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HQ 545231

November 5, 1993

VAL CO:R:C:V 545231 GG


District Director
U.S. Customs Service
40 S. Gay Street
Baltimore, Maryland 21202

RE: Application for Further Review of Protest 1303-92-100212; transaction value; defective merchandise

Dear Sir:

This is in response to the application for further review of the protest referenced above.


The protestant, Bayside Glove Company ("Bayside"), imported gloves made in Pakistan by Shehzad Gloves ("Shehzad"). The gloves were entered on January 27, 1992, and the entry was liquidated on May 15, 1992. The gloves were appraised at the invoiced price less ocean freight charges. The protestant timely protested the liquidation, claiming that the gloves were defective, and that therefore an allowance in their value should be made.

Specifically, in its protest Bayside states that the gloves it received from Shehzad were of a poor quality and did not meet specifications. Bayside further claims that Shehzad agreed to credit Bayside's account in the amount of $867.75. The protestant references several letters and facsimiles, which outline the defect and the credit agreement between the parties. These documents were not attached to the protest, but were more recently submitted to Customs.

Bayside sent Shehzad a facsimile, dated February 6, 1992, which stated in pertinent part that

We just received our shipment into our warehouse. Unfortunately, our quality control department informed us that your gloves do not meet our standards and are not the same quality as previous shipments. Fabric weight per dozen pair are [sic] 530 grams. Your proforma invoice and our specifications call for at least 570 grams per dozen pair. Unfortunately, your factory used different knit wrist and different weave of fabrics . . .

As you have realized in the past our quality standards are higher than some of your other customers. The quality of this product prevents us from selling these gloves at our regular prices. A settlement in the amount of USD.30 per dz. pr. for a total amount of USD1735.50 will be appreciated . . .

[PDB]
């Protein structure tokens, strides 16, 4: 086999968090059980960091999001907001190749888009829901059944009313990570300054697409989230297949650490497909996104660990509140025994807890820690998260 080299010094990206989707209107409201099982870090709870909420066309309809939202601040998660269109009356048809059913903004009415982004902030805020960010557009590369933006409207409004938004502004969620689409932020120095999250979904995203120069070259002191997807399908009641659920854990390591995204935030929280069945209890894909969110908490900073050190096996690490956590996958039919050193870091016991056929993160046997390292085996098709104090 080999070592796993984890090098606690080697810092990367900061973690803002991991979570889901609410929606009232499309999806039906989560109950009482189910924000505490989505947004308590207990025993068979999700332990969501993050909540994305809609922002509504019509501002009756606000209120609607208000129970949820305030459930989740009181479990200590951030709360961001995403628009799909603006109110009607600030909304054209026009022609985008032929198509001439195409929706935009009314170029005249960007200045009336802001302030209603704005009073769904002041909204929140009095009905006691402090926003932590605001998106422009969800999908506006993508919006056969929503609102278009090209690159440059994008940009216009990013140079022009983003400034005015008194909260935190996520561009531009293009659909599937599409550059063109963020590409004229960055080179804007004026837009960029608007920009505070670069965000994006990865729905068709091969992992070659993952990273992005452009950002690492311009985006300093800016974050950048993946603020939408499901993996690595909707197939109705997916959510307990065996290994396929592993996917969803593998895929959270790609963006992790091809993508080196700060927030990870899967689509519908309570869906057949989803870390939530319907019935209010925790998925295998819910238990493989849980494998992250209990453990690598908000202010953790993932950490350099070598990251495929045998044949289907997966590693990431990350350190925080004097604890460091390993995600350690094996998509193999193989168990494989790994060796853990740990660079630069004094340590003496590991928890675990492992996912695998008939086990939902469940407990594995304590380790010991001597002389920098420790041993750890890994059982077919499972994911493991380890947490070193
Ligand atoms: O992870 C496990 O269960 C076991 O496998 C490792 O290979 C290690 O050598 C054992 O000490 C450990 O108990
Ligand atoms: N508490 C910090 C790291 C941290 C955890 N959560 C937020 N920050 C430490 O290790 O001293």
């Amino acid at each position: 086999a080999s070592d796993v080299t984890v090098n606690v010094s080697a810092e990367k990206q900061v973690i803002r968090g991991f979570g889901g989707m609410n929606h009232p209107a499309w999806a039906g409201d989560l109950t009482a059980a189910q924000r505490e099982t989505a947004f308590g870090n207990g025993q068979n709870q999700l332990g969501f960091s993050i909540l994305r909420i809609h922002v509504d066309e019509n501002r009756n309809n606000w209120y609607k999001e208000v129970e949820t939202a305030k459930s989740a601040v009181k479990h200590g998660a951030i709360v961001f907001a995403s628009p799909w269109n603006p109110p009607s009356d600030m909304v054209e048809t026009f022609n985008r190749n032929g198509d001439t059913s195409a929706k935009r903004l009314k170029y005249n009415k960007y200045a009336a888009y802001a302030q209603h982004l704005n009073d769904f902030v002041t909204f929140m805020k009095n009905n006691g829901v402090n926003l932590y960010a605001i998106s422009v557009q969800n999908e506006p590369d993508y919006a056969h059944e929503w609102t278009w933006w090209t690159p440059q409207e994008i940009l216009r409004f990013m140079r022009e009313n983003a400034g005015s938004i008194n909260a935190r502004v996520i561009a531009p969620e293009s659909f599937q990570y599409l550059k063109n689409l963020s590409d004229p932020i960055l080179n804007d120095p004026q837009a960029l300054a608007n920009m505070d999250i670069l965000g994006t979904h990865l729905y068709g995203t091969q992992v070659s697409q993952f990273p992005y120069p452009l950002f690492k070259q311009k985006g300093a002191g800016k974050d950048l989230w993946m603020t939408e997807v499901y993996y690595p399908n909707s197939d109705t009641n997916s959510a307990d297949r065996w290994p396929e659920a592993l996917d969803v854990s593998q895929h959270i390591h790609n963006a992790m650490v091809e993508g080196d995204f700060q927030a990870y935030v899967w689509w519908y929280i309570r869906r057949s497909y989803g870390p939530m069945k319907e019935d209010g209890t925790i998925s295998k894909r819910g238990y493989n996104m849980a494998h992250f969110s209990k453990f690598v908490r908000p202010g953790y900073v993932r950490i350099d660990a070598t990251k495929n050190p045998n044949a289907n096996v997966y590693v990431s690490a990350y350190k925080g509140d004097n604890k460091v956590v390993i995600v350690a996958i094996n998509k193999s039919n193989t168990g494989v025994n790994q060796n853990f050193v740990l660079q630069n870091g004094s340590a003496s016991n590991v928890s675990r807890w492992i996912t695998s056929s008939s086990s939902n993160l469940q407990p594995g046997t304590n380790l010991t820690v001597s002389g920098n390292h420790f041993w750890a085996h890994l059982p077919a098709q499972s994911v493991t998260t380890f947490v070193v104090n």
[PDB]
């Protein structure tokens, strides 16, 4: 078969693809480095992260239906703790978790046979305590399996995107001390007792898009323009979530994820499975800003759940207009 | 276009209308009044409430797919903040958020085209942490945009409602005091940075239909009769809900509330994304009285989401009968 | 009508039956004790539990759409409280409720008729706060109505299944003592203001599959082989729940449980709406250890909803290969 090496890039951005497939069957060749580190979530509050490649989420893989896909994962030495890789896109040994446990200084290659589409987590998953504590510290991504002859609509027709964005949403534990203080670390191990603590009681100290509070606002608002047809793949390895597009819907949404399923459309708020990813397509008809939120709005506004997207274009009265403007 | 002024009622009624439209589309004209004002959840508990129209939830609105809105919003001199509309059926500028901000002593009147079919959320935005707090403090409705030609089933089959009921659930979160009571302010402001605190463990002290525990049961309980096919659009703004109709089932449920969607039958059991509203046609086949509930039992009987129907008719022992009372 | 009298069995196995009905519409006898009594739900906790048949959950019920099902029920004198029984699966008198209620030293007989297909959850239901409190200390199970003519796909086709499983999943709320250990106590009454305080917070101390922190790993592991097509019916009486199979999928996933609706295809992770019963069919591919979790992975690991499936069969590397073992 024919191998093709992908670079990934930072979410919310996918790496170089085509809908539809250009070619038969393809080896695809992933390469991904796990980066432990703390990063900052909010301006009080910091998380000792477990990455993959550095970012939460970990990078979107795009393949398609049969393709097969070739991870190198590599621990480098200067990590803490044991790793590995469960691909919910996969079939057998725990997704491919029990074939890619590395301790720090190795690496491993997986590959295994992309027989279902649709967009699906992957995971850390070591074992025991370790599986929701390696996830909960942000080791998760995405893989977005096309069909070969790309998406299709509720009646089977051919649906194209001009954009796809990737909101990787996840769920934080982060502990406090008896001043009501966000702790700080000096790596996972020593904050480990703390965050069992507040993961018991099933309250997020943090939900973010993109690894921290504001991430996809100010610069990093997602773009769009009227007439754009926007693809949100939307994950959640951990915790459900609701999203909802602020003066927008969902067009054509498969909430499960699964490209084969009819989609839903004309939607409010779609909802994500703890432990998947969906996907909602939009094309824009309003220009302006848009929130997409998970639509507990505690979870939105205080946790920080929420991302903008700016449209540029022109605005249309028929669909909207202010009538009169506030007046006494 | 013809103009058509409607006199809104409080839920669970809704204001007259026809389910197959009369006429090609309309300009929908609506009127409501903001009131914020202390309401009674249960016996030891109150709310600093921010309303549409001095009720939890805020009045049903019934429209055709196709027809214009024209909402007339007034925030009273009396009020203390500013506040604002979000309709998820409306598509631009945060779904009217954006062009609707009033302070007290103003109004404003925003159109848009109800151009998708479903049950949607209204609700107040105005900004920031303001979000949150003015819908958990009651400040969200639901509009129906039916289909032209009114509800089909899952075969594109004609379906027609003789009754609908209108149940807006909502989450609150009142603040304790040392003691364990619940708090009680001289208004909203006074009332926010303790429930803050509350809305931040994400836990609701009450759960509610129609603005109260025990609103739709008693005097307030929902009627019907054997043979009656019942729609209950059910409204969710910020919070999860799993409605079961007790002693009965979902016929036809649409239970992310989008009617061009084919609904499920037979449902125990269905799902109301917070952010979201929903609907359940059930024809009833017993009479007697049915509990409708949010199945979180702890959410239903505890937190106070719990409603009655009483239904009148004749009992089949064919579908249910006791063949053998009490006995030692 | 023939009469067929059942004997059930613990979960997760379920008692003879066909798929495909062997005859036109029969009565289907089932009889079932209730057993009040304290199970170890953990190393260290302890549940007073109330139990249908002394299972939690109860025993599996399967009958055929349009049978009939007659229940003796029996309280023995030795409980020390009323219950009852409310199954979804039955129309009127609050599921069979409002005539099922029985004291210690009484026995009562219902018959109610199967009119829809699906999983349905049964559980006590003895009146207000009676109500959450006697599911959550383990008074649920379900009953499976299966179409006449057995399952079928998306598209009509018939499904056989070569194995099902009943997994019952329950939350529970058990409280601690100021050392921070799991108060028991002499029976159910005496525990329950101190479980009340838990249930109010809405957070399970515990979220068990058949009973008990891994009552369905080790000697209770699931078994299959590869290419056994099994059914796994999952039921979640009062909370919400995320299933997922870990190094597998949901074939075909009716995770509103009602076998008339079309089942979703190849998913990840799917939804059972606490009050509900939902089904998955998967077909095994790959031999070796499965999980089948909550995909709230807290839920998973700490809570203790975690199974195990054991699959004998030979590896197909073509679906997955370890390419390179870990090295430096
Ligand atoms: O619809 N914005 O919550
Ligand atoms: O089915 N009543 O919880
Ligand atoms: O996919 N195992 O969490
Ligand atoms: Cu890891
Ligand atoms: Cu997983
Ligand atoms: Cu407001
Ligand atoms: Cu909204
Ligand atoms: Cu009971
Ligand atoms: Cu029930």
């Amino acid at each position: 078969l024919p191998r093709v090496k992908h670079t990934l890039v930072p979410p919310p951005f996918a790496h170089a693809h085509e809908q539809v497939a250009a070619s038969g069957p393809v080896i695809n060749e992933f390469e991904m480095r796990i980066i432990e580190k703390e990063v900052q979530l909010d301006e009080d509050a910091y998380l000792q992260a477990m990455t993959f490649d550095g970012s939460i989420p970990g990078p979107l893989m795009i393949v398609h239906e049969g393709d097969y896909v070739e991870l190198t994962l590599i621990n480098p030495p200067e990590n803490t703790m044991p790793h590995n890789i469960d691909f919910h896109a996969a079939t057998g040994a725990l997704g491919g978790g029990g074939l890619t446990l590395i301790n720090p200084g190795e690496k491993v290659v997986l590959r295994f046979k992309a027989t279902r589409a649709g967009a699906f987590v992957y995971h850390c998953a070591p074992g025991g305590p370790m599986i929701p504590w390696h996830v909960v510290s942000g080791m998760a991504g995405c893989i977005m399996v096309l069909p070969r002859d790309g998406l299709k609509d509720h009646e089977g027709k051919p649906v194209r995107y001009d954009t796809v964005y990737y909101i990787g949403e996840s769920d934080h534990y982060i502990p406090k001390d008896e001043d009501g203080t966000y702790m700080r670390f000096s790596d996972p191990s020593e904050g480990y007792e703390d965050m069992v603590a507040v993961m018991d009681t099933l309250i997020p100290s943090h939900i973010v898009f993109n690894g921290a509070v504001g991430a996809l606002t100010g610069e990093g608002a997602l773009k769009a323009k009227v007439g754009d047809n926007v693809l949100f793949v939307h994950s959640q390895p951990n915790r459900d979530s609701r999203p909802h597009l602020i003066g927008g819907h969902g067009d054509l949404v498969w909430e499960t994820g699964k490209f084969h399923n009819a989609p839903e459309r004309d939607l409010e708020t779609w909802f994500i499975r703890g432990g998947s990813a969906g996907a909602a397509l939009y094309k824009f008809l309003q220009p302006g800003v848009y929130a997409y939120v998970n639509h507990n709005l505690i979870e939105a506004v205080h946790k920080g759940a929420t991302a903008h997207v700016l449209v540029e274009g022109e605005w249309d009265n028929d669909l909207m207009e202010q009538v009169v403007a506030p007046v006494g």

In a reponse to Bayside dated February 11, 1992, Shehzad acknowledged that it "had used yarn of another textile mill which proved to be thinner in the same yarn count. This has resulted into [sic] light weight." Shehzad offered a discount of U.S. $0.15 per dozen (U.S.$867.75 total) for the shipped quantity. Bayside accepted the offer in a February 14, 1992 facsimile to Shehzad, and subsequently received a check from Shehzad for $867.75.

Bayside requests a reliquidation of the entry to take into account the $867.75 credit. As an alternate means of refund, it also seeks relief under Section 520(c)(1), Tariff Act of 1930, as amended (19 U.S.C. 1520(c)(1)).


Whether losses suffered by the importer because of the shipment of defective merchandise serve as a basis for reappraisement under 19 U.S.C. 1514 or alternatively, 19 U.S.C.


The protestant asks for a reliquidation of the entry of gloves manufactured by Shehzad because it claims that the gloves were defective. The defect allegedly was due to a thinner yarn than specified being used in the production process. This resulted in gloves of too light a weight.